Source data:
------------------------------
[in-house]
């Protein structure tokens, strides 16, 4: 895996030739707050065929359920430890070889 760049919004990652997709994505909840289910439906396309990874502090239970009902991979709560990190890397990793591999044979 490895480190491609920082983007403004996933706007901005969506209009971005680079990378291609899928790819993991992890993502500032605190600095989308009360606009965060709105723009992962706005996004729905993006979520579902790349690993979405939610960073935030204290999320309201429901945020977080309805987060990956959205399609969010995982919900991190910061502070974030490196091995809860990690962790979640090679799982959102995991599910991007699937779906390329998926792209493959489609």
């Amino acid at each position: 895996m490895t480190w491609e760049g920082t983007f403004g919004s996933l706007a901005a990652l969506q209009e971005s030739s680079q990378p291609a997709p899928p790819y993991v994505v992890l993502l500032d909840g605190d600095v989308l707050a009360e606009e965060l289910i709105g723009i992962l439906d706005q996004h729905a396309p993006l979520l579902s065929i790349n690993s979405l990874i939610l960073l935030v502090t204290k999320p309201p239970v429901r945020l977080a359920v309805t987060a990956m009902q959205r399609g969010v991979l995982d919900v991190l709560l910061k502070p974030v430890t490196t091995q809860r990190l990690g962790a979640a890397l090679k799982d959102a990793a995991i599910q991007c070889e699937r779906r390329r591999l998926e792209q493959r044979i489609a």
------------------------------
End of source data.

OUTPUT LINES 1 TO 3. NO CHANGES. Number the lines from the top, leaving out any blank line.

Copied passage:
[in-house]
């Protein structure tokens, strides 16, 4: 895996030739707050065929359920430890070889 760049919004990652997709994505909840289910439906396309990874502090239970009902991979709560990190890397990793591999044979 490895480190491609920082983007403004996933706007901005969506209009971005680079990378291609899928790819993991992890993502500032605190600095989308009360606009965060709105723009992962706005996004729905993006979520579902790349690993979405939610960073935030204290999320309201429901945020977080309805987060990956959205399609969010995982919900991190910061502070974030490196091995809860990690962790979640090679799982959102995991599910991007699937779906390329998926792209493959489609």
């Amino acid at each position: 895996m490895t480190w491609e760049g920082t983007f403004g919004s996933l706007a901005a990652l969506q209009e971005s030739s680079q990378p291609a997709p899928p790819y993991v994505v992890l993502l500032d909840g605190d600095v989308l707050a009360e606009e965060l289910i709105g723009i992962l439906d706005q996004h729905a396309p993006l979520l579902s065929i790349n690993s979405l990874i939610l960073l935030v502090t204290k999320p309201p239970v429901r945020l977080a359920v309805t987060a990956m009902q959205r399609g969010v991979l995982d919900v991190l709560l910061k502070p974030v430890t490196t091995q809860r990190l990690g962790a979640a890397l090679k799982d959102a990793a995991i599910q991007c070889e699937r779906r390329r591999l998926e792209q493959r044979i489609a």